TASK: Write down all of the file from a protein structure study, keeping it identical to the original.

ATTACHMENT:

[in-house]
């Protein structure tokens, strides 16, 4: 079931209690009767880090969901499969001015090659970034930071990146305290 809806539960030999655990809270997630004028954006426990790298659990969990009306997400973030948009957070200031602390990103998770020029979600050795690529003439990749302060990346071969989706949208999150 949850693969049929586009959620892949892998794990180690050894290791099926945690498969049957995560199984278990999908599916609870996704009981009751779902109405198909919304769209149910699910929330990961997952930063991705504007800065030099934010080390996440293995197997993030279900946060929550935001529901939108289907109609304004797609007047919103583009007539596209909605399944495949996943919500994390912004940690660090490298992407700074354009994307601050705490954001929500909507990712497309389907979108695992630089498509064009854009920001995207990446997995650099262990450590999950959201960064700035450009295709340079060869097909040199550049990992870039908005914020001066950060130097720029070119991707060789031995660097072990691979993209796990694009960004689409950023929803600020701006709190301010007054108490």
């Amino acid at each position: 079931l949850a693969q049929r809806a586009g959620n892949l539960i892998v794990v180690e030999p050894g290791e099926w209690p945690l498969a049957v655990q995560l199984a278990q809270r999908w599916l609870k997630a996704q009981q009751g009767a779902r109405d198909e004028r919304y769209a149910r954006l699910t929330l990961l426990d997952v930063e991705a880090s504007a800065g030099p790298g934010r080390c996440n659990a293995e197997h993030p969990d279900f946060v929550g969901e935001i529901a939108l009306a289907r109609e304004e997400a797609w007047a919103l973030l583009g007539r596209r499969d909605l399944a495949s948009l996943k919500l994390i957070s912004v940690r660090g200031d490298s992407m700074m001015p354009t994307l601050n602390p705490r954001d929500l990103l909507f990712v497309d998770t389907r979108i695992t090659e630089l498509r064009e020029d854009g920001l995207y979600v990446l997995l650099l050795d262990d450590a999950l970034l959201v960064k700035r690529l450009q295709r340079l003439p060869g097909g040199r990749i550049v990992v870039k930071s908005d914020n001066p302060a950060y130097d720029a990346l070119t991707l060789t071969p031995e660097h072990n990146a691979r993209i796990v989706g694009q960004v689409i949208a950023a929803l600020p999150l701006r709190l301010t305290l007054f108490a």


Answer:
[in-house]
């Protein structure tokens, strides 16, 4: 079931209690009767880090969901499969001015090659970034930071990146305290 809806539960030999655990809270997630004028954006426990790298659990969990009306997400973030948009957070200031602390990103998770020029979600050795690529003439990749302060990346071969989706949208999150 949850693969049929586009959620892949892998794990180690050894290791099926945690498969049957995560199984278990999908599916609870996704009981009751779902109405198909919304769209149910699910929330990961997952930063991705504007800065030099934010080390996440293995197997993030279900946060929550935001529901939108289907109609304004797609007047919103583009007539596209909605399944495949996943919500994390912004940690660090490298992407700074354009994307601050705490954001929500909507990712497309389907979108695992630089498509064009854009920001995207990446997995650099262990450590999950959201960064700035450009295709340079060869097909040199550049990992870039908005914020001066950060130097720029070119991707060789031995660097072990691979993209796990694009960004689409950023929803600020701006709190301010007054108490």
């Amino acid at each position: 079931l949850a693969q049929r809806a586009g959620n892949l539960i892998v794990v180690e030999p050894g290791e099926w209690p945690l498969a049957v655990q995560l199984a278990q809270r999908w599916l609870k997630a996704q009981q009751g009767a779902r109405d198909e004028r919304y769209a149910r954006l699910t929330l990961l426990d997952v930063e991705a880090s504007a800065g030099p790298g934010r080390c996440n659990a293995e197997h993030p969990d279900f946060v929550g969901e935001i529901a939108l009306a289907r109609e304004e997400a797609w007047a919103l973030l583009g007539r596209r499969d909605l399944a495949s948009l996943k919500l994390i957070s912004v940690r660090g200031d490298s992407m700074m001015p354009t994307l601050n602390p705490r954001d929500l990103l909507f990712v497309d998770t389907r979108i695992t090659e630089l498509r064009e020029d854009g920001l995207y979600v990446l997995l650099l050795d262990d450590a999950l970034l959201v960064k700035r690529l450009q295709r340079l003439p060869g097909g040199r990749i550049v990992v870039k930071s908005d914020n001066p302060a950060y130097d720029a990346l070119t991707l060789t071969p031995e660097h072990n990146a691979r993209i796990v989706g694009q960004v689409i949208a950023a929803l600020p999150l701006r709190l301010t305290l007054f108490a």